Shouting From the Rooftop

February 25, 2019

Susan Watts in conversation with Toni Shapiro-Phim

Interview with Susan Watts, Artistic Director of  Soul Songs: Inspiring Women of Klezmer[1]

All photos by Alan Lankin unless otherwise noted.

Susan Watts:

When I hear klezmer music, I become filled up with joy and wonder, filled to overflowing.

Klezmer is Eastern European Jewish folk music. It is music that Jewish people in Eastern Europe, before the Second World War, lived by. They danced to it; they celebrated to it; they cried to it; they had brisses[2] to it. They lived it. It lived within them. And that’s what klezmer music is.

Of course my personality infuses my playing. But I can’t really say how.

Because you have to hear it and then you know it’s my personality. I play around with time, with my sense of time. I kind of move time around. I swoop and swoosh in between notes instead of each note having a particular mark: “This is C; this is D; This is F.” It’s more like Ceeeeee [her vocals go higher and lower]/Deeeeee [vocals coast down and up]/Efffffffff [higher and lower].

Why call the project Soul Songs?

I decided to call the show Soul Songs because, well, when I mentioned earlier how I feel when I hear klezmer music, that’s also how I feel when I play klezmer music. It’s this welling up of feeling; this overwhelming goodness. That’s your soul. That’s my soul being touched. These are songs that touch the soul. The other reason I called it Soul Songs is because this is the musical soul of a people. This – klezmer -- is our collective nishuma [Yiddish for ‘soul’].

 

Why women?

I love women. I love them. I love working with them. I love being friends with them. I just love the energy, women’s energy. I love how we communicate together. It’s just different from how we communicate with men. At least it is for me. I feel a kinship with women that I don’t really feel with men. And I wanted to gather up these women to celebrate this kinship and to play klezmer music and to have that overwhelming fullness of our soul in one night.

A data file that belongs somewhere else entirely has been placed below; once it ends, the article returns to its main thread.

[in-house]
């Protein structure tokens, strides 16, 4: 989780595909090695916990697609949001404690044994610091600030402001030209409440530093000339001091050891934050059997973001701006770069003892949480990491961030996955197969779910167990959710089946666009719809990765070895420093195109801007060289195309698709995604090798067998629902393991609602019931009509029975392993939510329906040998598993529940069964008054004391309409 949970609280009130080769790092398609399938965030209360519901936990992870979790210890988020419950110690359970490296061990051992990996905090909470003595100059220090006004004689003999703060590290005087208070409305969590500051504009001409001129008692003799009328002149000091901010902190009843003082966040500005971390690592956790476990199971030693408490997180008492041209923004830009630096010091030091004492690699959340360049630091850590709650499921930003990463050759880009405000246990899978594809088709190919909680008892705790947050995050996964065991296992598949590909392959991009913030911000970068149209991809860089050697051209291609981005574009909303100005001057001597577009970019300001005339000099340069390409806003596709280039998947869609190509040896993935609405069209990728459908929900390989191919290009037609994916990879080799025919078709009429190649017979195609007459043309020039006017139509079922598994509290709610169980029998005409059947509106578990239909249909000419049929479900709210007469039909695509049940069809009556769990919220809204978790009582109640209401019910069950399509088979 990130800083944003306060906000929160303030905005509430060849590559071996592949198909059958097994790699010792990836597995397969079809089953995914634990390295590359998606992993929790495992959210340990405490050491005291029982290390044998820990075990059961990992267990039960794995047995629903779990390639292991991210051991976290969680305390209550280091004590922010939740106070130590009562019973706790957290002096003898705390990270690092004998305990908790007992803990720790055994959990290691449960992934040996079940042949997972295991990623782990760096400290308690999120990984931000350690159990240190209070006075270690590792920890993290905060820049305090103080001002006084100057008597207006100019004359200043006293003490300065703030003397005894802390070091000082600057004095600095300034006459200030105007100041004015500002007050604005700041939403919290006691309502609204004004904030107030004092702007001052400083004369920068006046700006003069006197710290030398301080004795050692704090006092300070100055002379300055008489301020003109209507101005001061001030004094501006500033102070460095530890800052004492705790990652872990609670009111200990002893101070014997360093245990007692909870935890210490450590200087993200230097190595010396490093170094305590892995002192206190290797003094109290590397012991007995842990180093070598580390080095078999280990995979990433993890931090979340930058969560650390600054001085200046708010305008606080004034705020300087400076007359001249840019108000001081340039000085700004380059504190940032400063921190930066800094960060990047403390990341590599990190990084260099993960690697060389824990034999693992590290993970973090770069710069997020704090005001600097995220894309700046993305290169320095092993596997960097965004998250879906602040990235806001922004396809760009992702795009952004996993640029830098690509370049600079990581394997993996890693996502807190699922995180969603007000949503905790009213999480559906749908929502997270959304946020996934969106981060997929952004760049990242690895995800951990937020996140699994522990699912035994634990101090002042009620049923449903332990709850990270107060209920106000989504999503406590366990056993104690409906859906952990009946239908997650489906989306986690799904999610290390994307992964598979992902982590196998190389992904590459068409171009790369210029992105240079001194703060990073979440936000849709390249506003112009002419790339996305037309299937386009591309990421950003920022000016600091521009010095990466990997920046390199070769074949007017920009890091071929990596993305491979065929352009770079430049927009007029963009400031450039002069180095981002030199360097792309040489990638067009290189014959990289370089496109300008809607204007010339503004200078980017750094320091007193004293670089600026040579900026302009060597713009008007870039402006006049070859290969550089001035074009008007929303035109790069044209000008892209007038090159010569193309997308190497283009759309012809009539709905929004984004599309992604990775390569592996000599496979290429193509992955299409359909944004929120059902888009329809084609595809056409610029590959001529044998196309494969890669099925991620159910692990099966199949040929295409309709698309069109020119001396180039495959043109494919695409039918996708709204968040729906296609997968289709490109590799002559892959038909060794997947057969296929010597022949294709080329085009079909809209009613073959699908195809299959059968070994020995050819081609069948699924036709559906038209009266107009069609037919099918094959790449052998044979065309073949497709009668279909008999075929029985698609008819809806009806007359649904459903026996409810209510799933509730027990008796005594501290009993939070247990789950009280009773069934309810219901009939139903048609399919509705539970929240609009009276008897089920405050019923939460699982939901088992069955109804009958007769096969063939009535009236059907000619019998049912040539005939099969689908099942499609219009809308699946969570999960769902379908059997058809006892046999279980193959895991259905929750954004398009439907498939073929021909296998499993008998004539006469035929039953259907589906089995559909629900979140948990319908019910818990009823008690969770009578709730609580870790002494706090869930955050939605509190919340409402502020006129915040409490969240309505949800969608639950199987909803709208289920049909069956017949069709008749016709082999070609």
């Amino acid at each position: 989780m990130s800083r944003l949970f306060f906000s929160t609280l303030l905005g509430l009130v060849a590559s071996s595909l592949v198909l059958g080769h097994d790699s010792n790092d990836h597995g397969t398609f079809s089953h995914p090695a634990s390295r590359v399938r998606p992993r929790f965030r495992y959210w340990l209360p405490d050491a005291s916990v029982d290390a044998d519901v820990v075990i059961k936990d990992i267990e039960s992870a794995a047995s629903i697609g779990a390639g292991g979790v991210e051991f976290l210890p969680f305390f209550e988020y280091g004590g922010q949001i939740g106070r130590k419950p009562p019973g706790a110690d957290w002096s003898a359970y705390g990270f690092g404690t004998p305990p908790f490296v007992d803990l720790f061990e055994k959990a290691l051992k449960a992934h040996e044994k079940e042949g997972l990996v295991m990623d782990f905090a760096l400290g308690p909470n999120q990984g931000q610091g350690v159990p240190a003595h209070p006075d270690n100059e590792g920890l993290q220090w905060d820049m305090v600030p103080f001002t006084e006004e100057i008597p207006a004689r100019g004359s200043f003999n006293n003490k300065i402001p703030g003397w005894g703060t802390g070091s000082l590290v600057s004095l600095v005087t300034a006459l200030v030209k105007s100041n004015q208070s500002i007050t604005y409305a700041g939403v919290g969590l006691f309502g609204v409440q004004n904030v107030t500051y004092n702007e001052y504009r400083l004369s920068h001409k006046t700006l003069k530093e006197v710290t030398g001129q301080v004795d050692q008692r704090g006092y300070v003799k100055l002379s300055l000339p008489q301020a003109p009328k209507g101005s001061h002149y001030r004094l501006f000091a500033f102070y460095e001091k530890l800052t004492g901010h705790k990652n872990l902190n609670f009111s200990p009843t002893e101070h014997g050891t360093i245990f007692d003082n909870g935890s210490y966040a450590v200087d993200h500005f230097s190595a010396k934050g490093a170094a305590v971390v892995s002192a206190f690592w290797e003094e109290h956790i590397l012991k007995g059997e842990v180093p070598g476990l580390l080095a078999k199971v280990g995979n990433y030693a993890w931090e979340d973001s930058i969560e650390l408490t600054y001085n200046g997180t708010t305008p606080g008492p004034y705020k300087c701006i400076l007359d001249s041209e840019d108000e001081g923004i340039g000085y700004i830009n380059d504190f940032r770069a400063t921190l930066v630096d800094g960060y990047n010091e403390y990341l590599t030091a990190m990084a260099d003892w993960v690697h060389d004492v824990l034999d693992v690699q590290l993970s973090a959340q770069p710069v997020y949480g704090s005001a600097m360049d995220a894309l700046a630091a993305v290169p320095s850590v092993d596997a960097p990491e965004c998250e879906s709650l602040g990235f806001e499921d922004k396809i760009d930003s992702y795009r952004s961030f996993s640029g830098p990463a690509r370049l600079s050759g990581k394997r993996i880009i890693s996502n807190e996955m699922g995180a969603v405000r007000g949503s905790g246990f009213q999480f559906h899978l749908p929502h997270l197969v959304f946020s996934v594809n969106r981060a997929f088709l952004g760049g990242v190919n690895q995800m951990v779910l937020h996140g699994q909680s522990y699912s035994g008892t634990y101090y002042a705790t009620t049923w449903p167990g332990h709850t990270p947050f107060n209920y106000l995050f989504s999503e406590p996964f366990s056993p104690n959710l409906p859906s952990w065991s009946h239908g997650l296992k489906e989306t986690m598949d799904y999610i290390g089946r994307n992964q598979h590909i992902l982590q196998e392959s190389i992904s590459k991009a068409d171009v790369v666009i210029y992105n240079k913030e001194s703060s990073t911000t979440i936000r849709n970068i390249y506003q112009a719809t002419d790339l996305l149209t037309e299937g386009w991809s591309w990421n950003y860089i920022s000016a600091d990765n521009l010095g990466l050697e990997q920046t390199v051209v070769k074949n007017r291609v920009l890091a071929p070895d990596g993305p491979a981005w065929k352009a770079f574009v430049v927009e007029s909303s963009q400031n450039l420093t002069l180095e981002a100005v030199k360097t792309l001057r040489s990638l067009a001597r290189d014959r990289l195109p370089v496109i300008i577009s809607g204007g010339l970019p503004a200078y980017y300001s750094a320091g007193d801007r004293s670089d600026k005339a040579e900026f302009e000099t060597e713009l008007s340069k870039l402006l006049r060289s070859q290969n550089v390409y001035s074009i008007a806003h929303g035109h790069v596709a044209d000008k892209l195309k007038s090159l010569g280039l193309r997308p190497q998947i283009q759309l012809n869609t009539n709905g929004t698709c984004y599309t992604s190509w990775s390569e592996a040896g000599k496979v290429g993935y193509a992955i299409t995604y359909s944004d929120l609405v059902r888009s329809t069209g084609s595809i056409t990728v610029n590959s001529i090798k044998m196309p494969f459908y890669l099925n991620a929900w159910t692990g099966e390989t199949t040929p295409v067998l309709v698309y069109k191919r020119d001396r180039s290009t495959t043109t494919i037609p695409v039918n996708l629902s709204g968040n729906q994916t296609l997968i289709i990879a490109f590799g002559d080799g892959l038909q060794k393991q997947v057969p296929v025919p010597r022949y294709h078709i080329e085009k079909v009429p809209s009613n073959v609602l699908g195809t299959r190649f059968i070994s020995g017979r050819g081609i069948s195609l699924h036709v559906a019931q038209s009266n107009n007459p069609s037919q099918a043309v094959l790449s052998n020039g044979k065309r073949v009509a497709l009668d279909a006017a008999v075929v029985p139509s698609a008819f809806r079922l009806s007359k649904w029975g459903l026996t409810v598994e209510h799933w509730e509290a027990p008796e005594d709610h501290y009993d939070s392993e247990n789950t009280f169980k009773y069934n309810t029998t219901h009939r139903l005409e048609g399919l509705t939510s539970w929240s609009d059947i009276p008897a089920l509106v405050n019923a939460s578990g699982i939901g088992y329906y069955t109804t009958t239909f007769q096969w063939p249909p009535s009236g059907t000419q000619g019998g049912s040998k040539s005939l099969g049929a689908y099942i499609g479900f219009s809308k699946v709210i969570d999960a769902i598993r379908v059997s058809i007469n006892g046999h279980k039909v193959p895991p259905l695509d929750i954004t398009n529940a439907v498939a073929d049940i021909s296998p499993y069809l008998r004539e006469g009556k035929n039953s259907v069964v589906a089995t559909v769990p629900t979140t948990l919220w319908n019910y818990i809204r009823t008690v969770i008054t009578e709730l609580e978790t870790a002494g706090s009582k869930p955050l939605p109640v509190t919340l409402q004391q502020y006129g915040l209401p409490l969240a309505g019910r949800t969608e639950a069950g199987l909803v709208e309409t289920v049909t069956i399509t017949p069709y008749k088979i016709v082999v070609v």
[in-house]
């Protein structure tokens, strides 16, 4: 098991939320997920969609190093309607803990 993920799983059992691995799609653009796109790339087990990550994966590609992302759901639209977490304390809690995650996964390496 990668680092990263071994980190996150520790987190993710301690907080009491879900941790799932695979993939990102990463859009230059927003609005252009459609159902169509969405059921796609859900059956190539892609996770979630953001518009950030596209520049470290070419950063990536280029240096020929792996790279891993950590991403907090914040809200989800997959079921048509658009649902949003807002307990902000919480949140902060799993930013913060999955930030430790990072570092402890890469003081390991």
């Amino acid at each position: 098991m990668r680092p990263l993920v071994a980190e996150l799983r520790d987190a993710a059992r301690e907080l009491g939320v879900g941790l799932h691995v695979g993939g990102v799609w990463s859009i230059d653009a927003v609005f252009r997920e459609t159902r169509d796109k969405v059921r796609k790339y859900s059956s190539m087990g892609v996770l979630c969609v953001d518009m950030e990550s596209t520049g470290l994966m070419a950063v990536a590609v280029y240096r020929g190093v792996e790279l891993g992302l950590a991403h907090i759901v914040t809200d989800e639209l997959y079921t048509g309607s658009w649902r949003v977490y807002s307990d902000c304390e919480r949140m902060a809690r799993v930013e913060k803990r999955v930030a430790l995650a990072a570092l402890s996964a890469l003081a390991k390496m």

Why these women?

Well these women are exceptional women in the klezmer scene. And that’s why I wanted them in this concert. When I was asked to think about this project and I knew I wanted to have all women I just made a master list. Like, Who are these women? Not thinking about instrumentation; not thinking about anything else. And the eleven women who you see on stage are the women I thought of (plus me). Because they are amazing. I had three violinists. Well, in a band you don’t need three violinists but these are three special violinists. You know, you’ve got to have Deborah, you’ve got to have Alicia, you’ve got to have Cookie. You gotta.

It’s not so much, why these instruments? It’s why these women. I mean of course I needed a rhythm section, but there were these women there to accomplish that, too.

About the show itself: new compositions, poetry, etc.

I wrote some new compositions for Soul Songs. I wrote Loshn Hore, which is a fun little ditty about loshn hore, which is, for those of you who don’t know, “talkin’ smack about people.” So, Loshn Hore has a whole section in which instruments are really getting down and dirty with each other. It’s not a traditional piece with an A section and a B section; repeat A. It has it’s own logic. Then I wrote Der Letster Freylekh, which means the last freylekh. So that was the last freylekh of the night. I wrote a waltz, Waltz With Me. And I wrote My Mother’s Delicious Rumba, which is about my mother’s delicious rumba. About her drumming.

I wanted each song to be different. I wanted each to say something different. I didn’t want them to be too similar.

Well, my mother, the drummer, had this beautiful way of touching the drums. This beautiful way of hitting them and making the drums sound so spectacular and she played a rumba, a 1950s rumba that melted my heart. And I wanted to write a song that she could play her rumba to. I wrote this song when she was alive, yeah, so she could play her rumba to it. Because she passed, in the show we have a recording of her playing a rumba. And we play along – the band plays the rumba – so we get the full meaning of My Mother’s Delicious Rumba.

Elaine Hoffman Watts joined Soul Songs through image and sound, photo by Toni Shapiro-Phim

In terms of getting the fodder for the spoken word and poetry and for the torah trope and the other different things that take place in the show, I wanted this show to be about these spectacular women, so I thought, “Let me ask them a bunch of questions.” And it wasn’t just questions that I asked them. I said, “Fill in the blank: Klezmer and……” I said, “Fill in the blank: This you should know about me…” and they filled it in. I said, “Name some strengths of women who you admire.” “What is your philosophy of music?” I wanted to find creative and meaningful ways of presenting the answers to these questions to showcase these women. To talk about their philosophies of music. To talk about what they uphold as strengths of women. Incorporating these things into the show was my impetus for asking these questions so I could make art with and about these women.